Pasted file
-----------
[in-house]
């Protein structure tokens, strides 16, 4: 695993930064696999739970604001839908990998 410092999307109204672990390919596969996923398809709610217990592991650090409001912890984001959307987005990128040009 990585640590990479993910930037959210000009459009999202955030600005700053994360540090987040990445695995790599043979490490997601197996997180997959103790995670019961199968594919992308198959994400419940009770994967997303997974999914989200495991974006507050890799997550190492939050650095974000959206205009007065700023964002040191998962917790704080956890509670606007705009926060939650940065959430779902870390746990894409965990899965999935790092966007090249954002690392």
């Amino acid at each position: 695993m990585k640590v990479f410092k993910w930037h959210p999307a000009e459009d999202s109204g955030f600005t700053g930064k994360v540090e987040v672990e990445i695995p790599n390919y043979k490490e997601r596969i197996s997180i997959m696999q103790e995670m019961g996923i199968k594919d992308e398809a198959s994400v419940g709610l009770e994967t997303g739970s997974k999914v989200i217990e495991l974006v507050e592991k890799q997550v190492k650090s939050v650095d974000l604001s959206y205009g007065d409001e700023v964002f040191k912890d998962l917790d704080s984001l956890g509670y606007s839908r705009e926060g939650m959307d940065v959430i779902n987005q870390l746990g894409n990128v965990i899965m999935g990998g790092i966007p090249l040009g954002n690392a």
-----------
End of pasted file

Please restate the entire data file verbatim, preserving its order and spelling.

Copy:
[in-house]
């Protein structure tokens, strides 16, 4: 695993930064696999739970604001839908990998 410092999307109204672990390919596969996923398809709610217990592991650090409001912890984001959307987005990128040009 990585640590990479993910930037959210000009459009999202955030600005700053994360540090987040990445695995790599043979490490997601197996997180997959103790995670019961199968594919992308198959994400419940009770994967997303997974999914989200495991974006507050890799997550190492939050650095974000959206205009007065700023964002040191998962917790704080956890509670606007705009926060939650940065959430779902870390746990894409965990899965999935790092966007090249954002690392």
């Amino acid at each position: 695993m990585k640590v990479f410092k993910w930037h959210p999307a000009e459009d999202s109204g955030f600005t700053g930064k994360v540090e987040v672990e990445i695995p790599n390919y043979k490490e997601r596969i197996s997180i997959m696999q103790e995670m019961g996923i199968k594919d992308e398809a198959s994400v419940g709610l009770e994967t997303g739970s997974k999914v989200i217990e495991l974006v507050e592991k890799q997550v190492k650090s939050v650095d974000l604001s959206y205009g007065d409001e700023v964002f040191k912890d998962l917790d704080s984001l956890g509670y606007s839908r705009e926060g939650m959307d940065v959430i779902n987005q870390l746990g894409n990128v965990i899965m999935g990998g790092i966007p090249l040009g954002n690392a």